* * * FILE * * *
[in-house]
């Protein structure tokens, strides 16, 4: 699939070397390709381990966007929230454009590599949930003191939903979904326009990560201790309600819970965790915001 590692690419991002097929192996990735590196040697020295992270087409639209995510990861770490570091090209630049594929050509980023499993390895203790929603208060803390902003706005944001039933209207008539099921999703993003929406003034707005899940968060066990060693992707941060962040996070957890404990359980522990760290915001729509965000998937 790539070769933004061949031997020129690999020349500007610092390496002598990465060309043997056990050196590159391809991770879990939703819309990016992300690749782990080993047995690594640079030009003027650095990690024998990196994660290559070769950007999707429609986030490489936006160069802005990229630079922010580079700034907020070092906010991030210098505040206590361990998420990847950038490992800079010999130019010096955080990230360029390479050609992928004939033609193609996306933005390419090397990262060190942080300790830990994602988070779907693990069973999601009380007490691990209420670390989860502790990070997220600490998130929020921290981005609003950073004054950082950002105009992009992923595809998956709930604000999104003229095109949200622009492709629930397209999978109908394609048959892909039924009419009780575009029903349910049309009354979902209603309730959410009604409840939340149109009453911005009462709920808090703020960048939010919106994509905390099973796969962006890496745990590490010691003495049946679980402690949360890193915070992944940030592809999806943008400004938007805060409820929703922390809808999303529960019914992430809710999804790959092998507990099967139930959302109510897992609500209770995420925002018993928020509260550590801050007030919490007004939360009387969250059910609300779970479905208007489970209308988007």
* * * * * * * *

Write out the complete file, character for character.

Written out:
[in-house]
């Protein structure tokens, strides 16, 4: 699939070397390709381990966007929230454009590599949930003191939903979904326009990560201790309600819970965790915001 590692690419991002097929192996990735590196040697020295992270087409639209995510990861770490570091090209630049594929050509980023499993390895203790929603208060803390902003706005944001039933209207008539099921999703993003929406003034707005899940968060066990060693992707941060962040996070957890404990359980522990760290915001729509965000998937 790539070769933004061949031997020129690999020349500007610092390496002598990465060309043997056990050196590159391809991770879990939703819309990016992300690749782990080993047995690594640079030009003027650095990690024998990196994660290559070769950007999707429609986030490489936006160069802005990229630079922010580079700034907020070092906010991030210098505040206590361990998420990847950038490992800079010999130019010096955080990230360029390479050609992928004939033609193609996306933005390419090397990262060190942080300790830990994602988070779907693990069973999601009380007490691990209420670390989860502790990070997220600490998130929020921290981005609003950073004054950082950002105009992009992923595809998956709930604000999104003229095109949200622009492709629930397209999978109908394609048959892909039924009419009780575009029903349910049309009354979902209603309730959410009604409840939340149109009453911005009462709920808090703020960048939010919106994509905390099973796969962006890496745990590490010691003495049946679980402690949360890193915070992944940030592809999806943008400004938007805060409820929703922390809808999303529960019914992430809710999804790959092998507990099967139930959302109510897992609500209770995420925002018993928020509260550590801050007030919490007004939360009387969250059910609300779970479905208007489970209308988007």